Thursday, August 15, 2013

The funk

We all get it from time to time. The funk that we just can't shake. It makes us not want to get out of bed in the morning. It makes us want to complain about the little things. The funk gets in your bones and makes your body ache. It makes you want to sit around all day but simultaneously makes you restless.

When the funk gets a hold of one part of your life, it's important to do damage control and contain it before it gets to other areas. It's like a cancer that threatens your entire body. It's like an oil spill that threatens and entire ecosystem. It's like a brushfire that threatens to devastate an entire forest. As soon as you first detect it, you've got to fight it.

This funk I'm in now, I've got to remind myself that it's nothing compared to the depression I once had, and nothing is worth going to that place again. It's one thing to have negative thoughts, but it's my own fault if I decide to listen to them. I've got to keep on keeping on.

You see, for the first time in a while I just don't want to run. I've tried all of my normal inspirational tools: watching Salomon trail-running videos on Youtube, reading, looking up race reports. But it hurts... not just my body but my spirit. There's something humbling about stopping 9 miles short of the finish line and it just takes a while to come back.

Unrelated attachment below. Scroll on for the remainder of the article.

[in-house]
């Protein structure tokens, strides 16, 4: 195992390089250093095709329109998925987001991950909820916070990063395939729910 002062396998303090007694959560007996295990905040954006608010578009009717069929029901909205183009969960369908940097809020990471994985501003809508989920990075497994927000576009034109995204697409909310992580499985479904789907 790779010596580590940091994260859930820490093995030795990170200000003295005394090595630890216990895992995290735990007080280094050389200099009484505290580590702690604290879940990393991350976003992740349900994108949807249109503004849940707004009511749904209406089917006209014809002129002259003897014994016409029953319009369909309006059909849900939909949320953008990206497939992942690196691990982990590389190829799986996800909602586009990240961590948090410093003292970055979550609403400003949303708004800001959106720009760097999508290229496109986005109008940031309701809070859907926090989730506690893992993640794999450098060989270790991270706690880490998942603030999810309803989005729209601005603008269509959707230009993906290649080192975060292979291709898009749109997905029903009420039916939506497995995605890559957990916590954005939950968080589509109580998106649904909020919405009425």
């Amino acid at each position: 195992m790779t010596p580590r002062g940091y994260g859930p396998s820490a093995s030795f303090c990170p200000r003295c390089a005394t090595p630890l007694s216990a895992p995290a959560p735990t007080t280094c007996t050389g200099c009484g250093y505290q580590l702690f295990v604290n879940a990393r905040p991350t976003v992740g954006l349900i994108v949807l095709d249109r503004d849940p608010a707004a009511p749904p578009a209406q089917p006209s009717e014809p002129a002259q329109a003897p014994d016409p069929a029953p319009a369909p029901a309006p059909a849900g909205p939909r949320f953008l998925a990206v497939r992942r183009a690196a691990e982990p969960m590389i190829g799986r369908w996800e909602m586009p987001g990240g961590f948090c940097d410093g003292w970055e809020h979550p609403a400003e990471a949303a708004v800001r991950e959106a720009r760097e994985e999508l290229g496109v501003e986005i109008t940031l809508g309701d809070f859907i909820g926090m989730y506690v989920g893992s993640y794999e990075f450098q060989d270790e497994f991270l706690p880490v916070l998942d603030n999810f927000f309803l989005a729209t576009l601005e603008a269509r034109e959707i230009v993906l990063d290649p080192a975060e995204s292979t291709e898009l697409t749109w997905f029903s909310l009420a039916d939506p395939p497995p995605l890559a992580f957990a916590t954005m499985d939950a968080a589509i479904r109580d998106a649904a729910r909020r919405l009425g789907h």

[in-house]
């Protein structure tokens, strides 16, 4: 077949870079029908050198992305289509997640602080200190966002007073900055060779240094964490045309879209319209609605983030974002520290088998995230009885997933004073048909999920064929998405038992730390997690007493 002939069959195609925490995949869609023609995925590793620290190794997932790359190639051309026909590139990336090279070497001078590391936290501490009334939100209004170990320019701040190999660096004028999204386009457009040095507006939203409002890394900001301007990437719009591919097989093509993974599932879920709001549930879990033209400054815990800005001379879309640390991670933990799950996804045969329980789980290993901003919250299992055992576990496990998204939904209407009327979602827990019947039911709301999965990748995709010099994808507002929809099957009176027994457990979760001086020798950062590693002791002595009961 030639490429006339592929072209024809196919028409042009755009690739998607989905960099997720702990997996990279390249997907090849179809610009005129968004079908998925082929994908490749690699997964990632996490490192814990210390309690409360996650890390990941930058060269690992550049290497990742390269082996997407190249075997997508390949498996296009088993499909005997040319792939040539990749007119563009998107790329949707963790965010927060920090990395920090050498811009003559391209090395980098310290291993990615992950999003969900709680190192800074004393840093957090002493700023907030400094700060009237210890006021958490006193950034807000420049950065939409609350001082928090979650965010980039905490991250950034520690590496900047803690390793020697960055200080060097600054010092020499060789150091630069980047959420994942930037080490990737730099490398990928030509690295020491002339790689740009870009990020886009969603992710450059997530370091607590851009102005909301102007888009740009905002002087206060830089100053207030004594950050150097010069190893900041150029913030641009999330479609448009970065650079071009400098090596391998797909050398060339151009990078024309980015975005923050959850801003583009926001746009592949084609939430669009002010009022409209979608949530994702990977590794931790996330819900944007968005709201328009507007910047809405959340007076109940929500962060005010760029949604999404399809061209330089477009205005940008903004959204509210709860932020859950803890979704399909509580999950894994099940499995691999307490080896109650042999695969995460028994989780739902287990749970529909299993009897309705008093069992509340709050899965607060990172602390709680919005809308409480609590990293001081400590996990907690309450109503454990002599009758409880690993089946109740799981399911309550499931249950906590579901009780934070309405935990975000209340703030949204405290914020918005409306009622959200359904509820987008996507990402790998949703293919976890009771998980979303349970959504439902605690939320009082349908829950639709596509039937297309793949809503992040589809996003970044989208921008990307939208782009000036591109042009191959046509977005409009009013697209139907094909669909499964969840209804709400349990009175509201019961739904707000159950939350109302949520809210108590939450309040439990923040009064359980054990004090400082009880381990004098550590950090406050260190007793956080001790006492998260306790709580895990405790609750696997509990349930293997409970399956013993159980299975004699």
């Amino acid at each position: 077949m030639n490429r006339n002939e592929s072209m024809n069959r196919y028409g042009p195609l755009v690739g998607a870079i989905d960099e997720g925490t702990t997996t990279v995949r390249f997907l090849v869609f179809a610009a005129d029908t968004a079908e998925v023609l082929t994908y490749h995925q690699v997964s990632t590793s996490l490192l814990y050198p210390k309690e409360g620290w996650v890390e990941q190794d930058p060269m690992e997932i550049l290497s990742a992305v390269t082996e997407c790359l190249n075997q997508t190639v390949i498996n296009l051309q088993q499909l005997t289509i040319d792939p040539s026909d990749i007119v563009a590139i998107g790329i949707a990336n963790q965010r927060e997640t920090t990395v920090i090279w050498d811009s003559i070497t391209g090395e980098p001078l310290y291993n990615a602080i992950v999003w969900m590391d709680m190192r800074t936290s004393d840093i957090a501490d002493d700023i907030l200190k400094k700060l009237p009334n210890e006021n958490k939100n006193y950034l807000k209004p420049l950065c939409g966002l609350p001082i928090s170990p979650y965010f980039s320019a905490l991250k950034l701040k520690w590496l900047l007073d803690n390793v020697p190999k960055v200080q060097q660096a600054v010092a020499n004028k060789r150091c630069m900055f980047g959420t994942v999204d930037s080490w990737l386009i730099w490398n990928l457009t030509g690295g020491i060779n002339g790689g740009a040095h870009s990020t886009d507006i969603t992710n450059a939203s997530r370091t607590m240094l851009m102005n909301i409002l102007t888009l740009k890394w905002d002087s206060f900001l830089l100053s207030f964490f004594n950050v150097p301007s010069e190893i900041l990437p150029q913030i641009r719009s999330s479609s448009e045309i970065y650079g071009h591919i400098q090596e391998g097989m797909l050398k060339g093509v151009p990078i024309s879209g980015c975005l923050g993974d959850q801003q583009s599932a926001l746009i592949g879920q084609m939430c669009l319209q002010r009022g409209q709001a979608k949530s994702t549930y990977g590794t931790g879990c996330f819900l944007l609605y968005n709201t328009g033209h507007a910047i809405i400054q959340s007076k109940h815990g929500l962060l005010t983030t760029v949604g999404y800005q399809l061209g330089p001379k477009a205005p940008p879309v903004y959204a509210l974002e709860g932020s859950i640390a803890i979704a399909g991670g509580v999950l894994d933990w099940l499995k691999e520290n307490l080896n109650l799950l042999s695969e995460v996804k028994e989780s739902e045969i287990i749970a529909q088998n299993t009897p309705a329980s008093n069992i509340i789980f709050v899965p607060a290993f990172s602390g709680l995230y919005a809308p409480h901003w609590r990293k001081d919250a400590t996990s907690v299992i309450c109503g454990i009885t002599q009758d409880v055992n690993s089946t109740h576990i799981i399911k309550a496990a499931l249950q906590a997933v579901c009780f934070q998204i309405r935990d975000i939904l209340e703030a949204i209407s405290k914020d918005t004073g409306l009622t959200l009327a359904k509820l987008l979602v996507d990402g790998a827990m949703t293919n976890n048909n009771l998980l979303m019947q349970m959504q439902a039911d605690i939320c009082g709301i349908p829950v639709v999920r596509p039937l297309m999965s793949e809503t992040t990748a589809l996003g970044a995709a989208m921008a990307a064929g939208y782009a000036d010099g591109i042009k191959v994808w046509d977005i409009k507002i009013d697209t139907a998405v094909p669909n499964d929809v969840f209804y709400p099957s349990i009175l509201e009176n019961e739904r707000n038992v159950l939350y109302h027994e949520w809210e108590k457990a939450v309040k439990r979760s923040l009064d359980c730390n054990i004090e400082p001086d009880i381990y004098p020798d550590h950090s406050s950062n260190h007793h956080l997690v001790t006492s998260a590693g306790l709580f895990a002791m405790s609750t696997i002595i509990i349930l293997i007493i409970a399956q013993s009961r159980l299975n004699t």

On top of the running apathy, I've just felt a little lost about what I'm supposed to be doing with my life. For most of my (albeit short ~5 years) working life I've been in the outdoor industry and I'm just feeling a little burnt out and confused. I have a drive to do something that makes an impact in my community which seems to be increasingly revolving around other athletes, but I'm just not sure where my next step is supposed to be.

When I get work reviews, I'm told that my biggest problem is that I care too much. It's true. I get really passionate and excited about things and when they don't go as planned I am crushed. Over time, after losing things and people that I'm passionate about I've developed this coping mechanism that I call the apathy button. When I start to realize that something won't work out, I push the apathy button and suddenly all motivation and desire is gone. It's scary.

But I've come to realize over time that it is not healthy. I don't want to push the apathy button on running. It's not necessary. Things will bounce back. I've tried hard to resist it and things are already starting to get better. I have a running buddy now in the form of a live-in sister-in-law. With very little training she keeps up with me and never ceases to amaze me. I have races coming up but I have no training plan in place right now. I run hard when I can and I take it easy when it's been a rough day. I give my body what it needs.

I know the funk will go away. It always does. You've got to have the lows to enjoy the highs.

And completely unrelated... the story of Old Gregg and the Funk. May Old Gregg never die.

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